"The sureties were bound by the surrogates decree reversing the order of discharge, though not parties thereto, in the absence of collusion between the administratrix and the distributees or creditors of the estate."

¶7 In Kenck v. Parchen,

"A judgment against an administrator in a probate proceeding determining the amount of his indebtedness to the estate is conclusive as against the sureties, and cannot be inquired into collaterally."

¶8 And in Botkin v. Kleinschmidt,

"The sureties on a guardian's bond are bound by a judgment against their principal determining the amount of his indebtedness to the estate, though not parties to such suit." and, "A claim that too much interest was included in a judgment ascertaining the amount of a guardian's indebtedness cannot be inquired into in an action on his bond."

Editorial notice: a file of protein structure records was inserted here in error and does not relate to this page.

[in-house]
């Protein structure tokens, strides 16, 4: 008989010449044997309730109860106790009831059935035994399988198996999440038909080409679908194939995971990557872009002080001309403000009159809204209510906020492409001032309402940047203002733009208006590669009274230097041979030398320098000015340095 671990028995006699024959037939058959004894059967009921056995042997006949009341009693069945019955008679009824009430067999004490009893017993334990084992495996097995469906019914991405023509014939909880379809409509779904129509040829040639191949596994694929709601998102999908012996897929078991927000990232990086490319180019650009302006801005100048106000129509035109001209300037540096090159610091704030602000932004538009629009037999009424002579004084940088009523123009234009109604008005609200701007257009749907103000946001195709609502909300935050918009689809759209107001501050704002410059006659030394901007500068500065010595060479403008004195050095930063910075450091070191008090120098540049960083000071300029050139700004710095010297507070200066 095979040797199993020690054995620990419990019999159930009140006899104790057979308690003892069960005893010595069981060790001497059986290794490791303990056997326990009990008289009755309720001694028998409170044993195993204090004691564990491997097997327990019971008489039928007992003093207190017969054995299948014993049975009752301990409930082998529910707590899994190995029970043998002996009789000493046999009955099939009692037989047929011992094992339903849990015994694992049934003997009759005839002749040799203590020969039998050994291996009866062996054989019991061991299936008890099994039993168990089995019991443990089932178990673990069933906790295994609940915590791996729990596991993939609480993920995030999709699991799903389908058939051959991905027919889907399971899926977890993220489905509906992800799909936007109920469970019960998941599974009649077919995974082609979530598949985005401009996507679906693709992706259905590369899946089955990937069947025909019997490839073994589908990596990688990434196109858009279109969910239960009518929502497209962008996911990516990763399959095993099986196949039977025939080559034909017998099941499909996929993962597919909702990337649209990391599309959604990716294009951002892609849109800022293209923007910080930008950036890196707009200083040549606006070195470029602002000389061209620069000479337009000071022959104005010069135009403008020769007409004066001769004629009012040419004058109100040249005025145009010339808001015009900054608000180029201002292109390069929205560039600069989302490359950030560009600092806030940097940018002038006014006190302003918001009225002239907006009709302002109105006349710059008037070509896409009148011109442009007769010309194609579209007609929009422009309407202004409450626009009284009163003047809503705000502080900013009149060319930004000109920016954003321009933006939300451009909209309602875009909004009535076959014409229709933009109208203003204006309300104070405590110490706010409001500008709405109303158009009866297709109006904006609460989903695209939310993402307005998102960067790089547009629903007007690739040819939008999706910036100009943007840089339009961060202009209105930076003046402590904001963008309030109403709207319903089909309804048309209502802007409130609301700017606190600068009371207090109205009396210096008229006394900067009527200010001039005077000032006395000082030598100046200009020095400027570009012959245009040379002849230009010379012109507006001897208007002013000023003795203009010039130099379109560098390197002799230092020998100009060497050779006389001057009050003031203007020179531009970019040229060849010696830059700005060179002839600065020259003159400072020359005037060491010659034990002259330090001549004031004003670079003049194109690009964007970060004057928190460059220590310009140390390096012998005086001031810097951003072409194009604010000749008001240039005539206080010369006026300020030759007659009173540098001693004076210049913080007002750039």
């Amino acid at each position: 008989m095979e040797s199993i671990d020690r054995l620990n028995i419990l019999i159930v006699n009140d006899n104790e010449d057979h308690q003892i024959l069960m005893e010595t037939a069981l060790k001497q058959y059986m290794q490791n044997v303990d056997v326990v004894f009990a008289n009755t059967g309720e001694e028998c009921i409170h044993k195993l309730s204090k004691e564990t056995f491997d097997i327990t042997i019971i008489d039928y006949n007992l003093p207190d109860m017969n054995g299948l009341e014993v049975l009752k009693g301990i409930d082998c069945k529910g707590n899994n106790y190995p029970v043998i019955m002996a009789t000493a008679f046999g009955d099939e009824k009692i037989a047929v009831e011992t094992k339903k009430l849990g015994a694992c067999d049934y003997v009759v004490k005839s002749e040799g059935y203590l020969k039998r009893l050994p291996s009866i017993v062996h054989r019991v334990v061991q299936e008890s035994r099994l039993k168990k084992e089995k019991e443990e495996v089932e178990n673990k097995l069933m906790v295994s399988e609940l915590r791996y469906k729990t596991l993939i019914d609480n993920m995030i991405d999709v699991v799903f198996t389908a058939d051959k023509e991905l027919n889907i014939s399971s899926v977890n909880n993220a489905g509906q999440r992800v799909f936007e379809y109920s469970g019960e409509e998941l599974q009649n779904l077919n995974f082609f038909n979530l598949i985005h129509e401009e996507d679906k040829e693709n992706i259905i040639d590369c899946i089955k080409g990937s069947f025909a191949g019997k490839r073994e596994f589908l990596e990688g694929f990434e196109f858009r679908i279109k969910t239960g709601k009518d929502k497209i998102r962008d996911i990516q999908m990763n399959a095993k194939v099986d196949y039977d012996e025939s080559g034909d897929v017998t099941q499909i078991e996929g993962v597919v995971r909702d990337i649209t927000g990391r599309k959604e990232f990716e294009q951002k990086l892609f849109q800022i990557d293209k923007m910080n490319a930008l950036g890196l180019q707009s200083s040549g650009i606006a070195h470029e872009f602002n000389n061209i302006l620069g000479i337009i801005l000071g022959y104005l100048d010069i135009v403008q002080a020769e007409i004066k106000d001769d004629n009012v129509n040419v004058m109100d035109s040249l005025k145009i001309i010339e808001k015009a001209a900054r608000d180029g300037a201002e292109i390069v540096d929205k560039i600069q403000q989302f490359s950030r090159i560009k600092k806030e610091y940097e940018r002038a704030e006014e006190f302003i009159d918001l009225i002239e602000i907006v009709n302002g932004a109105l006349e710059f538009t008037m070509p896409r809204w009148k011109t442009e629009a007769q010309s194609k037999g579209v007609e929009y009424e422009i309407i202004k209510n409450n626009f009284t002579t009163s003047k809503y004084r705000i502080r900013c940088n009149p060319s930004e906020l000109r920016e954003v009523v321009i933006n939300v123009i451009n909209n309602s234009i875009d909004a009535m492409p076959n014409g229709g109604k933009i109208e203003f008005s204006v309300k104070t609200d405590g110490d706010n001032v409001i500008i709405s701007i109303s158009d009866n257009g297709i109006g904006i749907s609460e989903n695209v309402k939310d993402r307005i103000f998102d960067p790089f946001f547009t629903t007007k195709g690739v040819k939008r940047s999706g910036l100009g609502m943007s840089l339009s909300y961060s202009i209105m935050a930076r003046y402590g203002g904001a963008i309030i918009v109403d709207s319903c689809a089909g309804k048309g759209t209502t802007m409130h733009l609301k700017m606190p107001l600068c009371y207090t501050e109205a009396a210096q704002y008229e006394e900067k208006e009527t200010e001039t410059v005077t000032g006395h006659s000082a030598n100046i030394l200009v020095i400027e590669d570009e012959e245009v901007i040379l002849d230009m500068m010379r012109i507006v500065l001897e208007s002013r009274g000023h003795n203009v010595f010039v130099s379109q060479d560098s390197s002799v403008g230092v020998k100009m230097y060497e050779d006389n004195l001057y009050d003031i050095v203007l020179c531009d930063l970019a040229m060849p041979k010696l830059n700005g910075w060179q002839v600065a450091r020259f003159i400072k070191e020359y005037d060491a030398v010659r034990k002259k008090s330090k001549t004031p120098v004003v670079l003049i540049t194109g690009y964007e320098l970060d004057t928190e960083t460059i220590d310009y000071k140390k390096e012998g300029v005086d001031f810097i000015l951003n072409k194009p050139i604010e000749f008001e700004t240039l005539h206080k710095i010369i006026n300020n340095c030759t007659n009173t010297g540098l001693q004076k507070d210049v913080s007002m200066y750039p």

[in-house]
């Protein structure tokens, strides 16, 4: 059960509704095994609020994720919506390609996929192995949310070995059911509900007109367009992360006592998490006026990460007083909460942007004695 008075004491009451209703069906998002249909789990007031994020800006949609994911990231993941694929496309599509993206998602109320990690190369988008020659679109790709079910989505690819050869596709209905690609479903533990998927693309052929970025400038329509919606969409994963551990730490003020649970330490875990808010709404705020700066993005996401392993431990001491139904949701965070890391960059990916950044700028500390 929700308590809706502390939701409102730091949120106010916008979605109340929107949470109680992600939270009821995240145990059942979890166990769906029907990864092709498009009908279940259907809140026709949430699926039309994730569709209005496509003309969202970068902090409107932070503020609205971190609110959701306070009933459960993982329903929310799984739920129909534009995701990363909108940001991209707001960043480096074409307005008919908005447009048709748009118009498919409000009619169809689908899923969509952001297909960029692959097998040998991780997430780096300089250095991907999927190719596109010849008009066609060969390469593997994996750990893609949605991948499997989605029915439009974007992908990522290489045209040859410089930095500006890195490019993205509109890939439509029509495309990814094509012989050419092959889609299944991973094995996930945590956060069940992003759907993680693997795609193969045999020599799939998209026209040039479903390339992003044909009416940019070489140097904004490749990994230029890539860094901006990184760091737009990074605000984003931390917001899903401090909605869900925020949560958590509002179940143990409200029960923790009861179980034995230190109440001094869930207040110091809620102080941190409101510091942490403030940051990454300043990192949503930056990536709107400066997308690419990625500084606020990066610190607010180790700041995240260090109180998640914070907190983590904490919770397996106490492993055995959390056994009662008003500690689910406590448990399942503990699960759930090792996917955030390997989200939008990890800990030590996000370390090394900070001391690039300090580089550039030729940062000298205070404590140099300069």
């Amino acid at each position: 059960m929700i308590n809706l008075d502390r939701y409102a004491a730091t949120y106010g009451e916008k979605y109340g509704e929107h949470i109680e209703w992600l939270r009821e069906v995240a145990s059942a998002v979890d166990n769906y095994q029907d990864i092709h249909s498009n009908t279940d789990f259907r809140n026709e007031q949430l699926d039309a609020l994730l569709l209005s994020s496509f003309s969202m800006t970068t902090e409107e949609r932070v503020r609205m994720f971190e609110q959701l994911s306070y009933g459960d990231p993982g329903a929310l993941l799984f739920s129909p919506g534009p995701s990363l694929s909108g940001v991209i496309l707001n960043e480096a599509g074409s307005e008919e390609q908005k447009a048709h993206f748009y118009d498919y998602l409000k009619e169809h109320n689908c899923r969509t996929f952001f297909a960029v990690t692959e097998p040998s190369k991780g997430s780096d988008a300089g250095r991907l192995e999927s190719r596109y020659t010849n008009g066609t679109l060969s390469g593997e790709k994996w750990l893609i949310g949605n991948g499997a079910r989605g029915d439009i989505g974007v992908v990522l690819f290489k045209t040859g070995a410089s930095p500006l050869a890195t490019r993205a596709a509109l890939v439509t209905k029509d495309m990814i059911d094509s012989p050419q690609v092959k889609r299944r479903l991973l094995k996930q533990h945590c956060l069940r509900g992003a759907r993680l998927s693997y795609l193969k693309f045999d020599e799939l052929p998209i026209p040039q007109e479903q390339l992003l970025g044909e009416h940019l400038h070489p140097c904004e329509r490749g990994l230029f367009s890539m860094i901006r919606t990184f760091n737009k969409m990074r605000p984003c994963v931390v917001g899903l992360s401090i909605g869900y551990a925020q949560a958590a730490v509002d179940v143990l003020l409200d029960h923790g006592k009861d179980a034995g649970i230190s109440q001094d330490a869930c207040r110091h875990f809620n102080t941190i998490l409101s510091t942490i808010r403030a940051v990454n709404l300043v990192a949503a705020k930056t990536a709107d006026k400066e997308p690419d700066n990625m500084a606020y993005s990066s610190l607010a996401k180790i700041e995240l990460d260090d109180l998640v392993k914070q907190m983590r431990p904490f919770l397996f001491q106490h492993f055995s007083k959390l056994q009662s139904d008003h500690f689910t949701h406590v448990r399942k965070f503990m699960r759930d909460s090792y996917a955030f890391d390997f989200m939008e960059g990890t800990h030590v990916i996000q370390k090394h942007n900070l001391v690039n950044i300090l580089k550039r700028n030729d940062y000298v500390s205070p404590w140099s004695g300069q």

¶9 In Thompson v. Dekum,

"A judgment against the executor on the final settlement is conclusive on his sureties, in the absence of fraud or collusion."

¶10 In Meyer v. Barth, 72 N.W. 748, the supreme court of Wisconsin, in a recent case, has decided that:

"Sureties upon a probate bond are, in the absence of fraud, concluded by the decree of the proper court rendered upon an accounting by their principal, as to the amount of the principal's liability, even though the sureties be not parties to the accounting."

¶11 The supreme court of Illinois in Nevitt v. Woodburn, 43 N.E. 385, states the rule as follows:

"In the absence of fraud or collusion, sureties on administration bonds are bound by adjudications against their principal as to his account with the estate, though not parties thereto."